Colo. Department of Higher Education launches four new statewide transfer agreements
Last updated 9/30/2020 at 12:27pm
Agreements in computer science, dance, journalism and public health provide a seamless pathway from associate to bachelor’s degrees
DENVER — The Colorado Department of Higher Education (CDHE) recently launched four new statewide transfer articulation agreements in computer science, dance, journalism and public health. The agreements, approved by the Colorado Commission on Higher Education (CCHE) and developed by faculty at two-and four-year public colleges and universities across the state—enable students to earn an associate degree with “designation” in a specific discipline or professional field, and then transfer into a related bachelor’s degree program.
“We recognize that the approval of these agreements will enable students to pursue and complete higher education and at a lower cost, a critical factor in the sustainability of our post-pandemic economy,” said Tom McGimpsey, chair of CCHE.
This launch increases the number of statewide transfer articulation agreements approved by CCHE from 34 to 38. Statewide transfer agreements provide a benefit of structure, bulk transferability and peace of mind for students.
Students who utilize the agreements are more likely to transfer into a four-year degree program and earn a bachelor’s degree within three years after transfer. They also accumulate fewer credits in completing the bachelor’s degree, making the degree more affordable, a key priority for CCHE, the Department and Governor Jared Polis as outlined in The Roadmap to Containing College Costs and Making College Affordable.
This structured pathway helps achieve the state’s master plan goal of 66 percent adult postsecondary educational attainment by 2025. Thousands of community college students have already taken advantage of statewide transfer agreements since they were launched in 2011.
“With more than half of our student population setting goals to transfer, it is critical that our community colleges continue to partner with universities and the Commission to create additional statewide transfer pathways that are supportive, transparent and that substantially lower the overall costs for students to complete a bachelor’s degree,” said Dr. Landon Pirius, vice chancellor at the Colorado Community College System.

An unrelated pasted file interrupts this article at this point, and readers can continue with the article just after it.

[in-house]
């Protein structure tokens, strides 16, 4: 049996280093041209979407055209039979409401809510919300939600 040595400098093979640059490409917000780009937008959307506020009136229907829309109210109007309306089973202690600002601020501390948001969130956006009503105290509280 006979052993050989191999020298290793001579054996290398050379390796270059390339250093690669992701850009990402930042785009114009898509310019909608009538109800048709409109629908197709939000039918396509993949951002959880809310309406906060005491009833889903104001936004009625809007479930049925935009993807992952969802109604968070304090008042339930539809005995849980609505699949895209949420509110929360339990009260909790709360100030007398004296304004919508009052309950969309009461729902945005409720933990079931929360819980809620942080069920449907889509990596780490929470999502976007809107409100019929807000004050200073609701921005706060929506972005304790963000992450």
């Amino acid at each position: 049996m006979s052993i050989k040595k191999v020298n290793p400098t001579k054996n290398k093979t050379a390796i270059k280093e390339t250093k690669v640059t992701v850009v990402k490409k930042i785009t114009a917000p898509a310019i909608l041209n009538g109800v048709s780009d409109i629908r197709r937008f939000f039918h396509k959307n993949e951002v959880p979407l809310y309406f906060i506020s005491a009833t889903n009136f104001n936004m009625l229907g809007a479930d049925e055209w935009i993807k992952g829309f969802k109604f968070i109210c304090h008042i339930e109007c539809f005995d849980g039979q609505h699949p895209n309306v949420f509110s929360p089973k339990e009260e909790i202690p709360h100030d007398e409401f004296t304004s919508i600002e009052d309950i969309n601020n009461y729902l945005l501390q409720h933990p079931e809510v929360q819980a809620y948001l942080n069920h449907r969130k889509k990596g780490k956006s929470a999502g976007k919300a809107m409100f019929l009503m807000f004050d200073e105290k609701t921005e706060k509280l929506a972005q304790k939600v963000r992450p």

The computer science transfer pathway is the first statewide transfer agreement with the Colorado School of Mines. Tracy Camp, professor and head of the computer science department, saw an opportunity to increase access to the Mines program for students at community colleges across the state, building on long-standing agreements with individual colleges.
“Colorado School of Mines is working hard to make it easier for community college students to transfer to Mines, and we are excited to participate in the new statewide transfer articulation agreement in computer science,” said Richard C. Holz, provost and professor at Colorado School of Mines. “This is the first statewide transfer pathway to Mines, but it won’t be the last — we look forward to participating in more transfer agreements in the future.”
While faculty from across the state developed the academic pathways, academic advisors and transfer coordinators provided invaluable insight into the needs and experiences of students who are thinking about transfer.
Chris Rasmussen, CDHE senior director of academic pathways and innovation, said, “Advisors brought perspective on how transfer agreements work in practice—based on their many conversations with students and also their work with faculty and admissions staff. Bringing faculty and academic advisors together made these new agreements stronger and better for students.”